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Independent Contractors Versus Employees

On Behalf of | May 8, 2014 | Employment Law

A recent Federal Court decision emphasizes the importance of providing for the payment of expenses by some means to employees or independent contractors whom may later be determined by a court or governmental agency to legally be employees. In the March 19 decision of Robert Gennell, Jr. v. FedEx Corp., the New Hampshire federal trial judge addressed the drivers’ reimbursement of expense request as part of a long-running dispute between a class of drivers based in New Hampshire who have worked for FedEx. The Court previously found that these drivers, while called independent contractors with a separate Operating Agreement that established the parties’ rights and obligations, were, in fact, employees and therefore covered under the New Hampshire Wage and Hour Law, RSA 275.

On March 19, the judge resolved the dispute between the drivers and FedEx as to whether or not the drivers, in addition to getting their payments for services provided under the Operating Agreement were also entitled to obtain a separate payment for their work-related expenses. Each driver entered into a standard form Operating Agreement with FedEx. The Operating Agreement required each driver to purchase and bear all costs and expenses incidental to the operation of their delivery vehicles including the cost of fuel, maintenance, insurance, taxes, toll, licenses, and other work-related expenses and for FedEx to pay each driver a weekly settlement payment for services rendered which is calculated according to a formula that considered: the stops made; packages handled; each day that a qualified, uniformed driver provided a clean, properly maintained vehicle; each day that a driver picked up and delivered packages in a sparsely populated area; each day that the driver participated in FedEx’s “Flex Program”; each mile driven each day in excess of 200 miles; and each mile driven when the fuel price per gallon exceeded a specific threshold. The drivers stated that because they were misclassified as independent contractors that they should now be entitled to, in addition to their payments under the contract, work-related expenses in accordance with RSA 275:57(I). That statute provides that employees do get reimbursed by their employer work-related expenses which have not been paid for by wages, cash advances, or other means from the employer. FedEx argued that the Operating Agreement between it and the drivers expressly stated that the drivers would not get any additional compensation for their work-related expenses, but were to receive the payments under the above formula. The judge interpreted the statute such that the drivers had already been paid for their work-related expenses through the payments made under the Operating Agreement and therefore the drivers were not entitled to additional expense reimbursement, leaving it to the New Hampshire legislature to change that statute if it deemed it appropriate.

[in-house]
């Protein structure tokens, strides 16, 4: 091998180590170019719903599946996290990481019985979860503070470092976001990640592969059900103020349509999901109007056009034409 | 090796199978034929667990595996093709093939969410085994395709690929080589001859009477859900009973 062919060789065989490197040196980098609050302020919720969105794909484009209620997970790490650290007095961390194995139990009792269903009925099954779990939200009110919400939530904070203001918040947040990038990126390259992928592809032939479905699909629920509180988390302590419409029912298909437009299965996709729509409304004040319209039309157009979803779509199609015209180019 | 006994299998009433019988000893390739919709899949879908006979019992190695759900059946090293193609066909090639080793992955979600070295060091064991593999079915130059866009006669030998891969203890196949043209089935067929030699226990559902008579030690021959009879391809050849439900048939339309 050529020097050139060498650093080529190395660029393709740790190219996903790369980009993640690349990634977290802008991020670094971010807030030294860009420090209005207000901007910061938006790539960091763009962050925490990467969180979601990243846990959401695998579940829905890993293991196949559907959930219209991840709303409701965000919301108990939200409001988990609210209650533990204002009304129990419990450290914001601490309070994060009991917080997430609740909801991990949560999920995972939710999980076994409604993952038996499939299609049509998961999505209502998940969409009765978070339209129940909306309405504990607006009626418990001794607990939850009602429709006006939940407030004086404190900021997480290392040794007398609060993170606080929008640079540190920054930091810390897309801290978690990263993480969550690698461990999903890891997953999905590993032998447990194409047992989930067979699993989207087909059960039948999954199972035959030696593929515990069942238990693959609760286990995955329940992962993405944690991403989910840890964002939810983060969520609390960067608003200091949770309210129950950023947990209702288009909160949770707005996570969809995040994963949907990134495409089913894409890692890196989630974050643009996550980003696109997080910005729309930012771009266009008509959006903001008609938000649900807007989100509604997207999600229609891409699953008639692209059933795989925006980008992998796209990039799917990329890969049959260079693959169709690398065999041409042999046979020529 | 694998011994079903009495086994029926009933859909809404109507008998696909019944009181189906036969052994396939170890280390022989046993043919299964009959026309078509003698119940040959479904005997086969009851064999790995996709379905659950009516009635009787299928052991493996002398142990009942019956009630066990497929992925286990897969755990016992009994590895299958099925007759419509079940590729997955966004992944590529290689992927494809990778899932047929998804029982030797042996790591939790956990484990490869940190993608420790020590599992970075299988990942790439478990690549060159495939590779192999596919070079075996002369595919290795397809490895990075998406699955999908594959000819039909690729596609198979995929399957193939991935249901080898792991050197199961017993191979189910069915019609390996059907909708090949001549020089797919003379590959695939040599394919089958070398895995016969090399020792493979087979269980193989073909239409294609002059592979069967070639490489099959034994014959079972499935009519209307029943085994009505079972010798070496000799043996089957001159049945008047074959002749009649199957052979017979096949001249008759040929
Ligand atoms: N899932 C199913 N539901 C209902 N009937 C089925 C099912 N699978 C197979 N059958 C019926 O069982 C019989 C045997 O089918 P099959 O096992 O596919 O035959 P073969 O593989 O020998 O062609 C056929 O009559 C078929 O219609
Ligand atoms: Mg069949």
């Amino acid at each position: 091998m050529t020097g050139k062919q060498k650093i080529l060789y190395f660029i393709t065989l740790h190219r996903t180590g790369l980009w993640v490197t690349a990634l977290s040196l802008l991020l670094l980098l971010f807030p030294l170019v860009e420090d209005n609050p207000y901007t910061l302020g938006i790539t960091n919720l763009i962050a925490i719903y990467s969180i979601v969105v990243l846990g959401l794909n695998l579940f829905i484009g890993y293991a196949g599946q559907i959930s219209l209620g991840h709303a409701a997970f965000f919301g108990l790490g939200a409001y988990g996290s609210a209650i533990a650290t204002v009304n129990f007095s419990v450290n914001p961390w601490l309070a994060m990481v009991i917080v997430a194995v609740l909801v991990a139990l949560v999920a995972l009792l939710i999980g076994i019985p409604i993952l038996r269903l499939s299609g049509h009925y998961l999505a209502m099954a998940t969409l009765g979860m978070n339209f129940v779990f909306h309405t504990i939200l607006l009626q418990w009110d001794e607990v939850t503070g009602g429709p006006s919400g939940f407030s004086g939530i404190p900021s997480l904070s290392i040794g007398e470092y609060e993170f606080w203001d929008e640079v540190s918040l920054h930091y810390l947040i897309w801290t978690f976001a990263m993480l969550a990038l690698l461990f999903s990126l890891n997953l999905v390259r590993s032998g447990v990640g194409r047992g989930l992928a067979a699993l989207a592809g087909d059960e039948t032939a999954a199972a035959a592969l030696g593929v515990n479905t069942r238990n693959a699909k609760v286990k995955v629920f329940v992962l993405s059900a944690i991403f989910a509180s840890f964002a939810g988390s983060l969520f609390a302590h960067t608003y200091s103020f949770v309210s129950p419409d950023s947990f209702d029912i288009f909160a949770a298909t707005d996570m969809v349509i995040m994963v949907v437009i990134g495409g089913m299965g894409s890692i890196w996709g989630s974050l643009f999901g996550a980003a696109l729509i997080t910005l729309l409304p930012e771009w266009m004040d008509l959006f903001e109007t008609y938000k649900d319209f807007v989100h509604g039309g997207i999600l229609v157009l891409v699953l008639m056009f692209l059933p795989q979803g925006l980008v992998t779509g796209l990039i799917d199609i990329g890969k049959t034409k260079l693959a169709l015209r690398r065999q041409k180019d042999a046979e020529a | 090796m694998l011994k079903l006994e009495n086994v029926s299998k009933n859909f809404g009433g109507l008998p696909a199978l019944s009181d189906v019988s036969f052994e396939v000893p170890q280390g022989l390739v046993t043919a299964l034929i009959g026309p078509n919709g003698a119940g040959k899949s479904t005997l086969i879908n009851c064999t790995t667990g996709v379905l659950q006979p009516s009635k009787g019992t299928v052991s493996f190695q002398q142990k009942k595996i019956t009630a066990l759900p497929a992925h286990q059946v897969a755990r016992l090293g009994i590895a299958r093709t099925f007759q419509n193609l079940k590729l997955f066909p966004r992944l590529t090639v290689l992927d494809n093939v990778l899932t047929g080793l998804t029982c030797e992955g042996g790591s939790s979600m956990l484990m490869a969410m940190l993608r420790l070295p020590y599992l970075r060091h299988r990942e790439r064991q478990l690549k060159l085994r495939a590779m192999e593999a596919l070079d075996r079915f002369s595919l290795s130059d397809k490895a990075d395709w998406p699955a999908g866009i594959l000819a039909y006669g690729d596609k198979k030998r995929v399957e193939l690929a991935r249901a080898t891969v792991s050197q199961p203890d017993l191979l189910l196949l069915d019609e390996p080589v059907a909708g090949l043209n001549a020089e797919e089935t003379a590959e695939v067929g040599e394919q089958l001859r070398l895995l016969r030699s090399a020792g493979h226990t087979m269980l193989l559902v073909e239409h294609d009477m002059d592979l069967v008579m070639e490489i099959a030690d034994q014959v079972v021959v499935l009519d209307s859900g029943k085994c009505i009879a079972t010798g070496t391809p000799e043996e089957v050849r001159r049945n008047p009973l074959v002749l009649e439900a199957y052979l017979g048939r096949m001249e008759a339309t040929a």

While it is likely that FedEx previously analyzed the risk of their drivers being determined to have been misclassified as independent contractors rather than employees, for small to medium-size companies, a similar finding of independent contractor misclassification by a judge or a governmental agency could substantially affect the financial viability of the company. While there are several considered factors to determine whether or not a worker is an independent contractor, three of the most important factors are: the degree of control that worker has in performing its services; whether that worker has its own independent legal entity such as a limited liability company or a corporation along with its own federal tax identification number; and does that entity provide and market similar services to other companies and not just exclusively your company.

J. Daniel Marr is a Director and Shareholder at Hamblett & Kerrigan, P.A. His legal practice includes counseling businesses and individuals on a variety of legal issues and advocating on their behalf. Attorney Marr is licensed and practices in both New Hampshire and Massachusetts. Attorney Marr can be reached at [email protected].